An Overview of Automated Machine Translation – Introduction

Enigma Machine

Enigma Machine in use (from Wikipedia)

This is the first post in the series on automated machine translation. The content is largely taken from class notes from a natural language processing course I took a few years ago. This blogger himself has research experience in speech recognition. Although it will contain some mathematical equations, it is meant to be understood by a non-technical audience. 


The idea of automated machine translation started with the end of World War II. At that time mathematicians who had cracked the German Enigma code started discussing whether they could use their cryptography techniques to translation. Warren Weaver, a famous mathematician and cryptographer, in his seminal 1949 memorandum proposed the following,

It is very tempting to say that a book written in Chinese is simply a book written in English which was coded into the “Chinese code.” If we have useful methods for solving almost any cryptographic problem, may it not be that with proper interpretation we already have useful methods for translation?

Although Weaver specifically mentions Chinese as a language to translate, with the advent of the Cold War between the West and the Soviet Union, many saw the need for automated Russian-to- English translations. The fruits of these efforts were seen some five years after Weaver’s memorandum. On January 7, 1954, at its headquarters in New York, IBM held the first public demonstration of a computer developed collaboratively by IBM and Georgetown that successfully translated sixty sentences of Russian texts on various topics to English. Although the computer was relatively simple, having been only programmed with six “grammar” rules and two-hundred fifty words most of which were directed towards organic chemistry terms, these results captivated the public’s attention and kindled other researchers’ interest in the field.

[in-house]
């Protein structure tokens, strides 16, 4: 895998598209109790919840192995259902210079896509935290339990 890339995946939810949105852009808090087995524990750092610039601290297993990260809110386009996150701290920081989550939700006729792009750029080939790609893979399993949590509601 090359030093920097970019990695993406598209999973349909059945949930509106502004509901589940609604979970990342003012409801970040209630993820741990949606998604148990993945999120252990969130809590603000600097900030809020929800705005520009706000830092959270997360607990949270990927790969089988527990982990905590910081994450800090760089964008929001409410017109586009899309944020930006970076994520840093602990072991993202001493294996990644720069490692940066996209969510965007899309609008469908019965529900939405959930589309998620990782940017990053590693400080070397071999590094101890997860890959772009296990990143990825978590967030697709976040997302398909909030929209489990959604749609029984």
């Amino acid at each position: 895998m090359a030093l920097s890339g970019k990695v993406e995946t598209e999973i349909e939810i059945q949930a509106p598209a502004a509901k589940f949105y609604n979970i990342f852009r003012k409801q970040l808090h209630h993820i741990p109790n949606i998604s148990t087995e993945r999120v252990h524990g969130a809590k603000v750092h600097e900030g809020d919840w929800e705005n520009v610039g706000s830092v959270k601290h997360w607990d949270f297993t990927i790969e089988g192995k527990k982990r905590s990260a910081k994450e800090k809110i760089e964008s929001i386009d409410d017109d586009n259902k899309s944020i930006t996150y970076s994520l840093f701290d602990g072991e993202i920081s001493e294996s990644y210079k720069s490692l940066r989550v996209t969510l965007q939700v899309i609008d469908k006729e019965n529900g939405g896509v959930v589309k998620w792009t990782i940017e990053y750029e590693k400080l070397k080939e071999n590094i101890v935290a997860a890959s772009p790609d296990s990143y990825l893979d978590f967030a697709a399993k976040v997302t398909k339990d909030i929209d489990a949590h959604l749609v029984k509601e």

Prominent researchers in the automated machine translation field even announced that the problem would be solved within a decade. The dream of having a computer take speech of one speaker in one language, translate it into another language, and then synthesize a voice speaking the translated text seemed within reach. Such optimism, however, quickly evaporated, as reality set in. In 1966, the Automatic Language Processing Advisory Committee (ALPAC), a committee established by the US government to evaluate research done in the computational linguistics field, published a report on machine translation. In its report, ALPAC expressed skepticism over progress of machine translation. The committee found that machine translation was not cost-effective, as computers at this time were very large and expensive. ALPAC also questioned its practicality, specifically noting that an increasing number of American scientists and engineers, the most likely potential users of such a system, were already gaining fluency of the Russian language and were able to read Soviet scientific journals. The effect of the ALPAC report was to bring about the end of substantial government funding for some twenty years.

Although the ALPAC report certainly curbed enthusiasm in the machine translation field,  the field did not completely die and continued on. With the increased availability of computers and growing consumer demand, interest in machine translation picked back up again in the 1980s. Researchers were also encouraged by the successes in the closely related field of speech processing. Today, machine translation services are one of the most frequently used services that some websites provide. Popular machine translation services include Systran (Babelfish) and Google Translate.

There are primarily two approaches in machine translation: (1) rule-based and (2) statistical. These will covered in the next posts.


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